The association between emergency department crowding and adverse cardiovascular outcomes in patients with chest pain

Document Type

Journal Article

Publication Date



Academic Emergency Medicine


Volume 16, Issue 7

Inclusive Pages



Cardiovascular Diseases--diagnosis; Chest Pain--diagnosis; Crowding; Emergency Service, Hospital--organization & administration; Outcome Assessment (Health Care); Emergent Care; Quality Improvement



While emergency department (ED) crowding is a worldwide problem, few studies have demonstrated associations between crowding and outcomes. The authors examined whether ED crowding was associated with adverse cardiovascular outcomes in patients with chest pain syndromes (chest pain or related complaints of possible cardiac origin).


A retrospective analysis was performed for patients >or=30 years of age with chest pain syndrome admitted to a tertiary care academic hospital from 1999 through 2006. The authors compared rates of inpatient adverse outcomes from ED triage to hospital discharge, defined as delayed acute myocardial infarction (AMI), heart failure, hypotension, dysrhythmias, and cardiac arrest, which occurred after ED arrival using five separate crowding measures.


Among 4,574 patients, 251 (4%) patients developed adverse outcomes after ED arrival; 803 (18%) had documented acute coronary syndrome (ACS), and of those, 273 (34%) had AMI. Compared to less crowded times, ACS patients experienced more adverse outcomes at the highest waiting room census (odds ratio [OR] = 3.7, 95% confidence interval [CI] = 1.3 to 11.0) and patient-hours (OR = 5.2, 95% CI = 2.0 to 13.6) and trended toward more adverse outcomes during time of high ED occupancy (OR = 3.1, 95% CI = 1.0 to 9.3). Adverse outcomes were not significantly more frequent during times with the highest number of admitted patients (OR = 1.6, 95% CI = 0.6 to 4.1) or the highest trailing mean length of stay (LOS) for admitted patients transferred to inpatient beds within 6 hours (OR = 1.5, 95% CI = 0.5 to 4.0). Patients with non-ACS chest pain experienced more adverse outcomes during the highest waiting room census (OR = 3.5, 95% CI = 1.4 to 8.4) and patient-hours (OR = 4.3, 95% CI = 2.6 to 7.3), but not occupancy (OR = 1.8, 95% CI = 0.9 to 3.3), number of admitted patients (OR = 0.6, 95% CI 0.4 to 1.1), or trailing LOS for admitted patients (OR = 1.2, 95% CI = 0.6 to 2.0).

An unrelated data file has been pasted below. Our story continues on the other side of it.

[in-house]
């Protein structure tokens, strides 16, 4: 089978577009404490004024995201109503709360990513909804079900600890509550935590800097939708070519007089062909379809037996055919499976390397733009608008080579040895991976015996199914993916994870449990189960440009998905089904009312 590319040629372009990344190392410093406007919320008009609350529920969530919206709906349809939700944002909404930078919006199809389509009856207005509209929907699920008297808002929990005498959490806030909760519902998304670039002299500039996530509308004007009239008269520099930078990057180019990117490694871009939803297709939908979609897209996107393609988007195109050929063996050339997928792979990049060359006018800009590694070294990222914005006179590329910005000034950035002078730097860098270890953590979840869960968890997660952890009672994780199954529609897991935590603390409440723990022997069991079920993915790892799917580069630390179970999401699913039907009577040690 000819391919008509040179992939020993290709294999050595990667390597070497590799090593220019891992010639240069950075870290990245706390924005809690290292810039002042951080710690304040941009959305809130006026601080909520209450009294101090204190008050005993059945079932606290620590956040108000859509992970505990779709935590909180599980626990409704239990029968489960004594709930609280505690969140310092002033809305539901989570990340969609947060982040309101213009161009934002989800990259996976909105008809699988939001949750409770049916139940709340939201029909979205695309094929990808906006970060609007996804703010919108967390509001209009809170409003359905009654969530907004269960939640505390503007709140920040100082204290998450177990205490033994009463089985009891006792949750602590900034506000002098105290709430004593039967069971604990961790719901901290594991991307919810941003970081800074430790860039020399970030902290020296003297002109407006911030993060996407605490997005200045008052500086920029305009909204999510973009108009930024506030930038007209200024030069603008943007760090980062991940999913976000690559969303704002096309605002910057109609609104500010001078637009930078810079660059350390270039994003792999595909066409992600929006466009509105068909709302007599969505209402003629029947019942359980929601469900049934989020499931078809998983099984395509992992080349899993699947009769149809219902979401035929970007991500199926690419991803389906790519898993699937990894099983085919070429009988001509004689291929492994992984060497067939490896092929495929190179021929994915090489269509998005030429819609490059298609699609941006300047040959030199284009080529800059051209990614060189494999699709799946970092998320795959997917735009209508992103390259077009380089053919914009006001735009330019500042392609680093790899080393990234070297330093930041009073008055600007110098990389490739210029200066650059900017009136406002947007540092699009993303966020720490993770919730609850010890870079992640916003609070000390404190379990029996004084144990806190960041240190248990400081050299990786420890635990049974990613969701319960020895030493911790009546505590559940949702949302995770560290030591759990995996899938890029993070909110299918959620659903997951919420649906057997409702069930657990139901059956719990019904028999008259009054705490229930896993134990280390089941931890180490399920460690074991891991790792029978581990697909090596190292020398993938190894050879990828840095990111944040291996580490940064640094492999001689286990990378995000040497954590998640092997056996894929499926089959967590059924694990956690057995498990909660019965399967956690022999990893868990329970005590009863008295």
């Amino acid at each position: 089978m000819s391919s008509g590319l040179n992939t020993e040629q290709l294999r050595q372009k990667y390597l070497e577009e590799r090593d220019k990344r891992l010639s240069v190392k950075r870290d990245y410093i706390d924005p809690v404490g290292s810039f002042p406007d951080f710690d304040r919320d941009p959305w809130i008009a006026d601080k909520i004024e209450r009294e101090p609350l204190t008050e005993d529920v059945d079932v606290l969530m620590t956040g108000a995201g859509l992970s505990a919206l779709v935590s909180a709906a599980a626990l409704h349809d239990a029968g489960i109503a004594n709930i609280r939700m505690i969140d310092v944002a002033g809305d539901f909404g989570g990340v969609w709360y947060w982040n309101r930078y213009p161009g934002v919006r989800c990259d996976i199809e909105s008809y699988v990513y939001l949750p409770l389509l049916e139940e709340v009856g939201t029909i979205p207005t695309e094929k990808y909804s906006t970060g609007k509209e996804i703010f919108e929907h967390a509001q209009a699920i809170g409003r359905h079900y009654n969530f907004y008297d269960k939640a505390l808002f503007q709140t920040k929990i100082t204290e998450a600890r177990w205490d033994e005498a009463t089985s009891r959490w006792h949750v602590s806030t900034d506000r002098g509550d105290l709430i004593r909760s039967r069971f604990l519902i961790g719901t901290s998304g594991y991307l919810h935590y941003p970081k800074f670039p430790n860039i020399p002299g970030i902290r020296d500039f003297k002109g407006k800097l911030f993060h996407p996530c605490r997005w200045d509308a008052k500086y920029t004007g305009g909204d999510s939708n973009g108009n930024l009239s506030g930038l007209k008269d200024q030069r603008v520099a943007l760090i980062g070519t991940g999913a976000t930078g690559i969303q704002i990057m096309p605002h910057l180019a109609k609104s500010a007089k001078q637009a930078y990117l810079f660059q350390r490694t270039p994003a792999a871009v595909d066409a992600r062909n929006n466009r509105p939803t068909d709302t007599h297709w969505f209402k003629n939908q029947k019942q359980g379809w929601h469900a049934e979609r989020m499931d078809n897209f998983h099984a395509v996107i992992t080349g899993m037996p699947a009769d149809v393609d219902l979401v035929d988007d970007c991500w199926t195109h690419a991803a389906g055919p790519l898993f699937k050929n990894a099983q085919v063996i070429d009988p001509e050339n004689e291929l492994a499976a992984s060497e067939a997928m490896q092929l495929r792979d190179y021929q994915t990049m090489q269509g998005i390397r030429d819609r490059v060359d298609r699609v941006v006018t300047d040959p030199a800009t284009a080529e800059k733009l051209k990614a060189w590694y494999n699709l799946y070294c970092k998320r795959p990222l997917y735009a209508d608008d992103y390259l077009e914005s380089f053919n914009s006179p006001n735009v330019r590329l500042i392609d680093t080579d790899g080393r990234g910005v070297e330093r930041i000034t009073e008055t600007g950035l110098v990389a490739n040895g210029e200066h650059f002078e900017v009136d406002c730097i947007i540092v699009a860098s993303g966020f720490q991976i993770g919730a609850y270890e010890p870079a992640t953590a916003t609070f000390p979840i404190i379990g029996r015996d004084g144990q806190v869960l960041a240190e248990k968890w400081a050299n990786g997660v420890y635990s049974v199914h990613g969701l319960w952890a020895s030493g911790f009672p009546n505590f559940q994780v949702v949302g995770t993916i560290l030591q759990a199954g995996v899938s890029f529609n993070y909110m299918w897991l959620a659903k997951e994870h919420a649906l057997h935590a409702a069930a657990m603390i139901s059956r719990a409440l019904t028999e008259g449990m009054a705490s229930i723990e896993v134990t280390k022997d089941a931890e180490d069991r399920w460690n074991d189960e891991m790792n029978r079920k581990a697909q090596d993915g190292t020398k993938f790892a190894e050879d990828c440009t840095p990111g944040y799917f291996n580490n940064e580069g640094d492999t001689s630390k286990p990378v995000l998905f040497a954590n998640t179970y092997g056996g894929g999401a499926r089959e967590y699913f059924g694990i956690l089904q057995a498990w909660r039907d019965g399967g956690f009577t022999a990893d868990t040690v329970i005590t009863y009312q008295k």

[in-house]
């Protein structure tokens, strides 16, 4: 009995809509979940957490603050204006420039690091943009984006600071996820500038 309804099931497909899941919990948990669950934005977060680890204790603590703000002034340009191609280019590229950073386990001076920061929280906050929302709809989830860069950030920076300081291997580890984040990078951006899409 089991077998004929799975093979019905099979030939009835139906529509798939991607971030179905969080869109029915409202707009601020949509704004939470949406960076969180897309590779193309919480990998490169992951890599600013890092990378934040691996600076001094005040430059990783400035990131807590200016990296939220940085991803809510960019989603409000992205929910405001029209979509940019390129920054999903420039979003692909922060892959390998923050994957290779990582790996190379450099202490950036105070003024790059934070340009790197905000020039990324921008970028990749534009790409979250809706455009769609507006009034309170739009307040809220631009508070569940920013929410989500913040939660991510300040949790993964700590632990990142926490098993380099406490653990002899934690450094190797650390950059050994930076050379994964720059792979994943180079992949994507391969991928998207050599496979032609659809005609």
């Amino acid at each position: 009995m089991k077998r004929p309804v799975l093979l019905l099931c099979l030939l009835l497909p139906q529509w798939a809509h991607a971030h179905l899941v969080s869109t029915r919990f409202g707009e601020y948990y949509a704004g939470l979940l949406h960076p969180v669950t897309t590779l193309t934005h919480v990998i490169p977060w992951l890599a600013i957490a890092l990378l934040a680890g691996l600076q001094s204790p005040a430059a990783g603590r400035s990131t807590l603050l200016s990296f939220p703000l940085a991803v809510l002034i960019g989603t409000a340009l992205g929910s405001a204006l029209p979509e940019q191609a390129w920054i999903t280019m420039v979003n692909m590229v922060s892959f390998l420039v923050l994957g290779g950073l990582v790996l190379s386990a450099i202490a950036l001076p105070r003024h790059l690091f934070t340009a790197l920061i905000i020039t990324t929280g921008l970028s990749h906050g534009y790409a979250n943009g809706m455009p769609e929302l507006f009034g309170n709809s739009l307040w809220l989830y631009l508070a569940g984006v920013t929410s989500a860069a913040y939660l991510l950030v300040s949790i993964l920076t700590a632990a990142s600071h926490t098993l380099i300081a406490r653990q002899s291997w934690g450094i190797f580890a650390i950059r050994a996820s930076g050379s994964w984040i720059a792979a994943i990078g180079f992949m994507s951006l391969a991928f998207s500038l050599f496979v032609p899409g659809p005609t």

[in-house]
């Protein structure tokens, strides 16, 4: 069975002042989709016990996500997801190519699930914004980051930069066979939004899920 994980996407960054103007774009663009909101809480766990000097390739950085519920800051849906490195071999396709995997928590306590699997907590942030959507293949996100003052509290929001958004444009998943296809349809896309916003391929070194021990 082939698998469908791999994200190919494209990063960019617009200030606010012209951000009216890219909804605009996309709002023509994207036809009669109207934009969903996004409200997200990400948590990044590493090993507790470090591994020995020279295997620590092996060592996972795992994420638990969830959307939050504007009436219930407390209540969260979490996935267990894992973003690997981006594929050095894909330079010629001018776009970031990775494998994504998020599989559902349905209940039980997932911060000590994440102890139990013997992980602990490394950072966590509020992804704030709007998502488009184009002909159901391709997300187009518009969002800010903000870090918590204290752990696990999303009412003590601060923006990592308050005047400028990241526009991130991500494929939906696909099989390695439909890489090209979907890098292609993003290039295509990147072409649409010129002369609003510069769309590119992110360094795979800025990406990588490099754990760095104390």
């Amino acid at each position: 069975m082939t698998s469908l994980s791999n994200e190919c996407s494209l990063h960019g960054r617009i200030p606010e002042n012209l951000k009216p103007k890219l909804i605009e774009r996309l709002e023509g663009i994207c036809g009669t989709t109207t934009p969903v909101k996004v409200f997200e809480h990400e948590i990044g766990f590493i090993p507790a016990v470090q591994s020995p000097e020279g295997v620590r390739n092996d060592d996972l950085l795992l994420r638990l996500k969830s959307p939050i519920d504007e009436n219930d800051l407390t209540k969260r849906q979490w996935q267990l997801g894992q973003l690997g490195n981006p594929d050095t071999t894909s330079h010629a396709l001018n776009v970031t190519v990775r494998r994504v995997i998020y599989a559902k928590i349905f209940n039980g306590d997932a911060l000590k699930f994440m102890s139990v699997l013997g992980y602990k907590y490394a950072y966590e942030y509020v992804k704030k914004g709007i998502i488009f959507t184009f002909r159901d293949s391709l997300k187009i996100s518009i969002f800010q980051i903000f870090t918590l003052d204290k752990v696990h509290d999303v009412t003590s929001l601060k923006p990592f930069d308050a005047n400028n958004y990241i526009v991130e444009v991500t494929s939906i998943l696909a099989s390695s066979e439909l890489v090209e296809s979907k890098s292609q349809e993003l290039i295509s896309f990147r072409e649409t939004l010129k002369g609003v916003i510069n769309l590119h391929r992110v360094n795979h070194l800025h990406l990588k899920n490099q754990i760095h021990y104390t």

There was an association between some measures of ED crowding and a higher risk of adverse cardiovascular outcomes in patients with both ACS-related and non-ACS-related chest pain syndrome.

Peer Reviewed